Along with the week’s roll call votes, the Senate also passed the Advancing Education on Biosimilars Act (S. 164), to educate health care providers and the public on biosimilar biological products; and the CONFUCIUS Act (S. 590), to establish limitations regarding Confucius Institutes.

HOUSE VOTES

COLORADO LANDS: The House has passed the Colorado Wilderness Act (H.R. 803), sponsored by Rep. Diana DeGette, D-Colo., to designate certain federal lands in Colorado and other Western states as national wilderness preservation areas. DeGette said managing the lands as wilderness “will help protect the air we breathe and the water we drink but also the wildlife that call these untouched areas home and the world-class recreation opportunities they provide.” An opponent, Rep. Bruce Westerman, R-Ark., said the designations would strip Americans of the ability to recreate on millions of acres of land and create new dangers by preventing active forest management to prevent wildfires. The vote, on Feb. 26, was 227 yeas to 200 nays.

YEAS: Chellie Pingree, D-1st District; Jared Golden, D-2nd District

STIMULUS SPENDING: The House has passed the American Rescue Plan Act (H.R. 1319), sponsored by Rep. John A. Yarmuth, D-Ky. The bill would spend $1.9 trillion on various measures, many of them related to COVID-19, including aid for states, an extension of unemployment benefits, education programs, an increased child tax credit, a higher federal minimum wage, and $1,400 payments for most taxpayers. Yarmuth said the spending aimed at achieving the goals of “beating the virus, quickly and equitably distributing vaccines, safely reopening schools, delivering immediate relief to working families, and helping cities and states keep essential workers on the job and critical services up and running.” A bill opponent, Rep. Jason Smith, R-Mo., said new spending was unnecessary because $1 trillion of COVID-19 stimulus funds were still unspent, and Smith claimed that the bill would wrongly “reward states that severely lock down their citizens and boarded up Main Street.” The vote, on Feb. 26, was 219 yeas to 212 nays.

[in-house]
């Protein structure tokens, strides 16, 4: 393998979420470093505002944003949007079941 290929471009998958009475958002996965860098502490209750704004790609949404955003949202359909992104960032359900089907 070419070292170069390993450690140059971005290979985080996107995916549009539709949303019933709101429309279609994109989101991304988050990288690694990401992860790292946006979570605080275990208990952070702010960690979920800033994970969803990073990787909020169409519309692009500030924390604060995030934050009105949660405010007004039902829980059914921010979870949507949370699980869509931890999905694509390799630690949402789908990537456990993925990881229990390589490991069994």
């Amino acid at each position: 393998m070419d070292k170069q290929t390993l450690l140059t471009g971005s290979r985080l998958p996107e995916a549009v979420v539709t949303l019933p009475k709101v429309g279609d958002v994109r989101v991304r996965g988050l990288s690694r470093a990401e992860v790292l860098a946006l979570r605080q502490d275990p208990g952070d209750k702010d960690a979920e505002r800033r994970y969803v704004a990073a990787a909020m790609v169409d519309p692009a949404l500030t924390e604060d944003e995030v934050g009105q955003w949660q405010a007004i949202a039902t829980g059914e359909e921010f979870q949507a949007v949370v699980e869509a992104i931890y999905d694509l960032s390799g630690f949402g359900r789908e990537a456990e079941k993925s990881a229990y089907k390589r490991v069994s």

YEAS: Pingree

NAYS: Golden

CHANGING POLICING: The House has passed the George Floyd Justice in Policing Act (H.R. 1280), sponsored by Rep. Karen Bass, D-Calif. The bill’s provisions would end qualified immunity from prosecution for law enforcement officers in federal law, establish federal government standards and data collection requirements for law enforcement practices, and discourage racial profiling by police and their use of chokeholds to restrain suspects. Bass said the bill “raises the standards for policing and holds those officers accountable who fail to uphold the ethic of protecting and serving their communities.” An opponent, Rep. Gregory Steube, R-Fla., said it would degrade the ability of law enforcement officers to protect themselves and, by removing qualified immunity, could result in the departure of many officers. The vote, on March 3, was 220 yeas to 212 nays.

YEAS: Pingree

NAYS: Golden